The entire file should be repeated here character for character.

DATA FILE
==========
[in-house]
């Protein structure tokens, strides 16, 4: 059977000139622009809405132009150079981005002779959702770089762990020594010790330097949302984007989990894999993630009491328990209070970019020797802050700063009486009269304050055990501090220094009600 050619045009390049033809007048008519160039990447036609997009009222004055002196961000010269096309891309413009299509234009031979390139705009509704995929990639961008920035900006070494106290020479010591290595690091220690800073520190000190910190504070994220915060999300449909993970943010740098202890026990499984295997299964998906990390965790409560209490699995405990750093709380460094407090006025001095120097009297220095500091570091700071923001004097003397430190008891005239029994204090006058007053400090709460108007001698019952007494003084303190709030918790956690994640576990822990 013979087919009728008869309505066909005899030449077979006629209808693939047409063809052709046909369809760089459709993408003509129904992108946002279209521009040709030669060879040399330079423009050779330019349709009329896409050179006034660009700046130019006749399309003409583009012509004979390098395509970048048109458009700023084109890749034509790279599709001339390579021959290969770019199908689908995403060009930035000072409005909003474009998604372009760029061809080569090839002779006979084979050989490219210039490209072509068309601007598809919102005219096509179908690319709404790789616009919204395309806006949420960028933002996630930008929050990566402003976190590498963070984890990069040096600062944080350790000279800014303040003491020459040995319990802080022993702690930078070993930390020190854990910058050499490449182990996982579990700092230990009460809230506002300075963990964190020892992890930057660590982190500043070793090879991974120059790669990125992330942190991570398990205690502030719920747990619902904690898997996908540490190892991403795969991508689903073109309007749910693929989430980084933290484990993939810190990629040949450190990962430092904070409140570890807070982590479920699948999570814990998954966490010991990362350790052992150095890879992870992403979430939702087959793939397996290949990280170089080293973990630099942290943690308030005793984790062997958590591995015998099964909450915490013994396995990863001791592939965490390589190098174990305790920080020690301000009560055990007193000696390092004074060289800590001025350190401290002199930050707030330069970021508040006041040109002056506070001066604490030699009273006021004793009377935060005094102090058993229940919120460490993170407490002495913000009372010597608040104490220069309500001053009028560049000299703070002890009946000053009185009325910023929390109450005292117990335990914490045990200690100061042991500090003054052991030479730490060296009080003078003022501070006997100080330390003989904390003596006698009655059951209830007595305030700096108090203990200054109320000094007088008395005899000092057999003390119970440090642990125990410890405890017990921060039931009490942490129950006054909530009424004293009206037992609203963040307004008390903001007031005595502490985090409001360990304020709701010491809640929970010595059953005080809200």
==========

[in-house]
């Protein structure tokens, strides 16, 4: 059977000139622009809405132009150079981005002779959702770089762990020594010790330097949302984007989990894999993630009491328990209070970019020797802050700063009486009269304050055990501090220094009600 050619045009390049033809007048008519160039990447036609997009009222004055002196961000010269096309891309413009299509234009031979390139705009509704995929990639961008920035900006070494106290020479010591290595690091220690800073520190000190910190504070994220915060999300449909993970943010740098202890026990499984295997299964998906990390965790409560209490699995405990750093709380460094407090006025001095120097009297220095500091570091700071923001004097003397430190008891005239029994204090006058007053400090709460108007001698019952007494003084303190709030918790956690994640576990822990 013979087919009728008869309505066909005899030449077979006629209808693939047409063809052709046909369809760089459709993408003509129904992108946002279209521009040709030669060879040399330079423009050779330019349709009329896409050179006034660009700046130019006749399309003409583009012509004979390098395509970048048109458009700023084109890749034509790279599709001339390579021959290969770019199908689908995403060009930035000072409005909003474009998604372009760029061809080569090839002779006979084979050989490219210039490209072509068309601007598809919102005219096509179908690319709404790789616009919204395309806006949420960028933002996630930008929050990566402003976190590498963070984890990069040096600062944080350790000279800014303040003491020459040995319990802080022993702690930078070993930390020190854990910058050499490449182990996982579990700092230990009460809230506002300075963990964190020892992890930057660590982190500043070793090879991974120059790669990125992330942190991570398990205690502030719920747990619902904690898997996908540490190892991403795969991508689903073109309007749910693929989430980084933290484990993939810190990629040949450190990962430092904070409140570890807070982590479920699948999570814990998954966490010991990362350790052992150095890879992870992403979430939702087959793939397996290949990280170089080293973990630099942290943690308030005793984790062997958590591995015998099964909450915490013994396995990863001791592939965490390589190098174990305790920080020690301000009560055990007193000696390092004074060289800590001025350190401290002199930050707030330069970021508040006041040109002056506070001066604490030699009273006021004793009377935060005094102090058993229940919120460490993170407490002495913000009372010597608040104490220069309500001053009028560049000299703070002890009946000053009185009325910023929390109450005292117990335990914490045990200690100061042991500090003054052991030479730490060296009080003078003022501070006997100080330390003989904390003596006698009655059951209830007595305030700096108090203990200054109320000094007088008395005899000092057999003390119970440090642990125990410890405890017990921060039931009490942490129950006054909530009424004293009206037992609203963040307004008390903001007031005595502490985090409001360990304020709701010491809640929970010595059953005080809200």